The Summer Olympics get underway in Rio, Brazil this week, but already, there's interest in the 2020 Tokyo game.
The International Olympics Committee has voted to include a number of new sports in the next Olympiad: Surfing, rock climbing, karate, baseball, softball and... skateboarding
The inclusion of that last sport is especially exciting to Neftalie Williams*. He's not just an avid skater,. In 2015 he led the first-ever skateboarding class to be taught at a major university; namely the University of Southern California.
"[Skateboarding] gives a great space for so much diversity to be involved," Williams told Take Two's Alex Cohen. "So many kids can come from all over the world and simply pick it up very easily, there's a low barrier to entry and it teaches you to re-imagine yourself in the world around you. It helps you build community and it also helps make a better global citizen."
Allowing skateboarding in schools
USC Annenberg is on the look out for progressive ways to reach students. Williams believed that mentality would be a great match for his studies on skateboarding.
"The class itself is sort of designed to use skateboarding culture as a lens to sort of look at issues of diversity, youth empowerment, the role of public diplomacy and global citizenship."
The class is a mix of the study of skateboarding culture and a look into the business side of the sport.
"Right now there aren't that many text books that are focused on skateboarding culture so we bring in a lot of what's happening in the news itself, some books [from] global scholars on sports engagement," Williams says."We also have the heads of multi-national companies like Dwindle Distribution, Steve Van Doren from Vans Footwear ... It sort of gives everyone the ability to look at the business side, but then also look at what goes on in the culture and how it can be used for public diplomacy."
And that actual act of skateboarding itself is not a part of the course... at least not directly. "I do make special time after class for [students] to actually visit one of the skate parks here in LA," Williams says. "So it's not required, but it is good for them to do that."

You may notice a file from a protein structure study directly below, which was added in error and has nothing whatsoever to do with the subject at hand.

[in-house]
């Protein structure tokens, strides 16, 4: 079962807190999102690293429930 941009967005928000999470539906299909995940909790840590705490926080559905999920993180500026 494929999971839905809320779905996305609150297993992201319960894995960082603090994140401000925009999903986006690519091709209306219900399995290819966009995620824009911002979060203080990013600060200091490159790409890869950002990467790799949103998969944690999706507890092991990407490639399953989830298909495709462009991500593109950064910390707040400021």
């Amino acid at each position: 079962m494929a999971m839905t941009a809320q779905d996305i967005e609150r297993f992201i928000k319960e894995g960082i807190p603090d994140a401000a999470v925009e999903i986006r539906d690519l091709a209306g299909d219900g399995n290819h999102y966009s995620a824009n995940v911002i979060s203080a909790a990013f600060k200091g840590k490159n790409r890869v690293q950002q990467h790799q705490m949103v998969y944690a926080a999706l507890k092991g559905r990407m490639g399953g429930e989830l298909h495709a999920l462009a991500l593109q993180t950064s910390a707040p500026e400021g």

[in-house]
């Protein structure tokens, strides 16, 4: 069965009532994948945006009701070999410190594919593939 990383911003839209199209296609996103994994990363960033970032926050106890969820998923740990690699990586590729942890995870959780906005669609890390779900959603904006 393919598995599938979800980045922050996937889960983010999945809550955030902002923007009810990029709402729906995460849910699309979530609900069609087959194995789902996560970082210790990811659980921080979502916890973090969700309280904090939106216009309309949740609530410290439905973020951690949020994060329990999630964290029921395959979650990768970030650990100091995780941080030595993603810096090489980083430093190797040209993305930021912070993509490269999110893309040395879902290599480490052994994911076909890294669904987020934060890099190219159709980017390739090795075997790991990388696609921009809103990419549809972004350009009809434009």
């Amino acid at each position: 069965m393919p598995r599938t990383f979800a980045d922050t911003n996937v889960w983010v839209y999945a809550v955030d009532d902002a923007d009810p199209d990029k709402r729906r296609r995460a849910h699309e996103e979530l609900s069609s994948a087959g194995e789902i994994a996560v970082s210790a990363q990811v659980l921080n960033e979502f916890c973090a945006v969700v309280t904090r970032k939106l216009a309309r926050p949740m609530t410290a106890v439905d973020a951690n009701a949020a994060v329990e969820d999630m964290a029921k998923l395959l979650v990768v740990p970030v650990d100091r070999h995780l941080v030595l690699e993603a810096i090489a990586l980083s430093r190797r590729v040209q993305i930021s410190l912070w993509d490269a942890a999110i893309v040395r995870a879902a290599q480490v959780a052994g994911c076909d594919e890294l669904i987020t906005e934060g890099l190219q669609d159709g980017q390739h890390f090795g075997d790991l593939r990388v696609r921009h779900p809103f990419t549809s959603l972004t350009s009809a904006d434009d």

Skateboarding and the Olympics
There's a contingent of skateboarders who are unhappy with the inclusion of their sport in the 2020 Olympic games. This is understandable; after all, skateboarding was built on an anti-establishment sentiment and is centered in urban culture. Joining the Olympics could be the ultimate form of the sport going mainstream.
But Williams believes that this is exciting news. "I think that it could be really great. I believe skateboarding actually has a lot to offer the Olympics," he says. "The benefits of being able to re-imagine yourself, build community, global citizenship... all those things are great traits that the International Olympic Committee (IOC)could pick up on by having skateboarding being involved."
Williams continues, "I've always felt like the best way to actually show how rebellious we are in skate is to get involved in whatever's happening in the main stream... I think that skate going into the Olympics is only going to give them another platform to say, 'Man, maybe we've been running the Olympics wrong this whole time.'"
To hear the full conversation, click the blue player above.
*At the time of this interview, the IOC had not yet voted on whether or not skateboarding would be an official Olympic sport.